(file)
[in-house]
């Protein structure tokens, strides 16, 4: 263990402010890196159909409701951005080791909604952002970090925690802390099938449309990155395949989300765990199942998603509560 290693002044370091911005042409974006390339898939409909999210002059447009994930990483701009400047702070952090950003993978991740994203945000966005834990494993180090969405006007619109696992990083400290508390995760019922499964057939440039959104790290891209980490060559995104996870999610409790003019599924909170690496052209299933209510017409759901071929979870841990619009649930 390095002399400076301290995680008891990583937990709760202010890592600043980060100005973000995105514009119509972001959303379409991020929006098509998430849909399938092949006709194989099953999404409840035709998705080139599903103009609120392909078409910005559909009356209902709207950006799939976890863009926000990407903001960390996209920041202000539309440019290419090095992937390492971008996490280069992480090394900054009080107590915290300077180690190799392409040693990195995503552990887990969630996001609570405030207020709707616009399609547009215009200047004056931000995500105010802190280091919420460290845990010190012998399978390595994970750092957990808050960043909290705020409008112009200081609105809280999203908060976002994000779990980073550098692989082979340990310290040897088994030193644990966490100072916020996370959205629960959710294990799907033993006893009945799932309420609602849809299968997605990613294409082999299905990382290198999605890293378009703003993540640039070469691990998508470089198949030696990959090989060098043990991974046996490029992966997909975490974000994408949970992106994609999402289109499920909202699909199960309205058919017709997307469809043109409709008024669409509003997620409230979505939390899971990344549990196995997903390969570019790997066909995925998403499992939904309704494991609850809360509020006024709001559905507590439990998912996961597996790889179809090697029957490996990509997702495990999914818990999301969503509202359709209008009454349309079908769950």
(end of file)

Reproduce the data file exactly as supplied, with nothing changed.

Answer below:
[in-house]
């Protein structure tokens, strides 16, 4: 263990402010890196159909409701951005080791909604952002970090925690802390099938449309990155395949989300765990199942998603509560 290693002044370091911005042409974006390339898939409909999210002059447009994930990483701009400047702070952090950003993978991740994203945000966005834990494993180090969405006007619109696992990083400290508390995760019922499964057939440039959104790290891209980490060559995104996870999610409790003019599924909170690496052209299933209510017409759901071929979870841990619009649930 390095002399400076301290995680008891990583937990709760202010890592600043980060100005973000995105514009119509972001959303379409991020929006098509998430849909399938092949006709194989099953999404409840035709998705080139599903103009609120392909078409910005559909009356209902709207950006799939976890863009926000990407903001960390996209920041202000539309440019290419090095992937390492971008996490280069992480090394900054009080107590915290300077180690190799392409040693990195995503552990887990969630996001609570405030207020709707616009399609547009215009200047004056931000995500105010802190280091919420460290845990010190012998399978390595994970750092957990808050960043909290705020409008112009200081609105809280999203908060976002994000779990980073550098692989082979340990310290040897088994030193644990966490100072916020996370959205629960959710294990799907033993006893009945799932309420609602849809299968997605990613294409082999299905990382290198999605890293378009703003993540640039070469691990998508470089198949030696990959090989060098043990991974046996490029992966997909975490974000994408949970992106994609999402289109499920909202699909199960309205058919017709997307469809043109409709008024669409509003997620409230979505939390899971990344549990196995997903390969570019790997066909995925998403499992939904309704494991609850809360509020006024709001559905507590439990998912996961597996790889179809090697029957490996990509997702495990999914818990999301969503509202359709209008009454349309079908769950």